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Addicted Nurses

Salem VA nurse who stole drugs gets jail time

She admitted to obtaining more medicine than had been ordered for patients and keeping the surplus.

The Roanoke Times
By Laurence Hammack


A nurse who treated her patients while high on their drugs at the veterans hospital in Salem was sentenced Friday to 30 days in jail.

“I’m embarrassed and appalled by my behavior,” Amy Lyons told Judge James Turk during a hearing in U.S. District Court in Roanoke.

Lyons, 28, pleaded guilty earlier to taking fentanyl — a synthetic narcotic more potent than morphine — from dispensers in the intensive care unit of the Veterans Affairs Medical Center in Salem.

Prosecutors said Lyons was injecting the painkiller into her arms during shifts at the hospital.

“She was high when she was supposed to be treating and protecting and caring for these patients,” Assistant U.S. Attorney Charlene Day said.

“No one wants a nurse stumbling around high.”

Defense attorney Greg Phillips countered that the drugs Lyons took to feed her addiction were in addition to what was intended for her patients – meaning that no one suffered from a lack of medication at the hospital.

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Addicted Nurses|Substance Abuse Among Health Professionals

Nurses and addiction have been in the news lately and I thought we would shine some light on the subject.  As a recovering heroin and cocaine addict myself, I can only imagine the temptation involved.  You see, Amy Lyons did not exactly just decide one day out of the blue to become a Fentanyl addict.  In the other half the news item above, Lyons testified that she became addicted to painkillers she was prescribed several years ago after she broke her ankle. That led to a heroin habit, she said, which eventually drove her to steal drugs from her employer.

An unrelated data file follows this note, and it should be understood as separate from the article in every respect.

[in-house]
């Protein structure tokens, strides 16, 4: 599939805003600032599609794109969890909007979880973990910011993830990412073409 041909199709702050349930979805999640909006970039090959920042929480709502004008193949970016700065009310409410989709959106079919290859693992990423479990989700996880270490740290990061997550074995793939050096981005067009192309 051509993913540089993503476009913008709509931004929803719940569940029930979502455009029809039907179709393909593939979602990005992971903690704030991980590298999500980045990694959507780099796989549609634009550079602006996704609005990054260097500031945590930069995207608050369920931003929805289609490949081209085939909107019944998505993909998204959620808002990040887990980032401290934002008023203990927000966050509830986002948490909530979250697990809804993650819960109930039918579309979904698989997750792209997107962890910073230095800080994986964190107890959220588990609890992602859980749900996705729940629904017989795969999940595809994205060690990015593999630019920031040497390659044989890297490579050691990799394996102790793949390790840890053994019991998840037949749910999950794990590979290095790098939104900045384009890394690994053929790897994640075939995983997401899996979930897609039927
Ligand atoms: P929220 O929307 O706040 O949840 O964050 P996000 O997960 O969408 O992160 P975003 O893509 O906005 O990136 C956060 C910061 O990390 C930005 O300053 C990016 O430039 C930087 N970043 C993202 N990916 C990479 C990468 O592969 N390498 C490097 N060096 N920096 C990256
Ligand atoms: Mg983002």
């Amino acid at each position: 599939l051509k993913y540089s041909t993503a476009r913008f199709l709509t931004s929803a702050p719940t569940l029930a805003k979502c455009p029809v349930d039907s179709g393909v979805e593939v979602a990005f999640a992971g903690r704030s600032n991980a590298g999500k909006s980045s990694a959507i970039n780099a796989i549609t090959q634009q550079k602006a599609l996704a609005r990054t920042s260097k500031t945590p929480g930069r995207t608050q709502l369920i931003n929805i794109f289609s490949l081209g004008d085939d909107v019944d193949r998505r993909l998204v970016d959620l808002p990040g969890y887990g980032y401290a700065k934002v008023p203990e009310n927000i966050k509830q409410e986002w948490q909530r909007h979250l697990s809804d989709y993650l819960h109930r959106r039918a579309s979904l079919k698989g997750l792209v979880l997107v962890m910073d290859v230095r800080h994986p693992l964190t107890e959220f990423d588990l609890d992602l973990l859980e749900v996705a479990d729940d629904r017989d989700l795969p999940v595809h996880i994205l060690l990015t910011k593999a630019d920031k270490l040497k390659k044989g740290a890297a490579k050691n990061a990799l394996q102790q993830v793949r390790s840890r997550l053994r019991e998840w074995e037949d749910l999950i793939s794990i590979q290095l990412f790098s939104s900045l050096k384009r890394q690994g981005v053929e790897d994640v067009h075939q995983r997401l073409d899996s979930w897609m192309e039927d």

Lyons also stated that she then began stealing the Fentanyl to stay well and not go into withdrawals during work.  This is such a serious situation for many reasons, you know… Working in a hospital, stealing Fentanyl, and getting high while taking care of patients.  I have seen many stories of nurses addicted to narcotics, and let’s not forget about doctors.  In fact, when I was a drug addict I used with ex- CEO’s and doctors, lawyers, and even provided cocaine to a judge once! (Although that’s who the “middle man” said it was for, so who knows.  People are notoriously full of B.S.)!

So, while substance abuse among health  professionals will always be a bit of a problem, I do hope and pray that those affected and sucked into this nightmare while in the process of trying to help others can get the help they need and turn over a new leaf.  It is possible!

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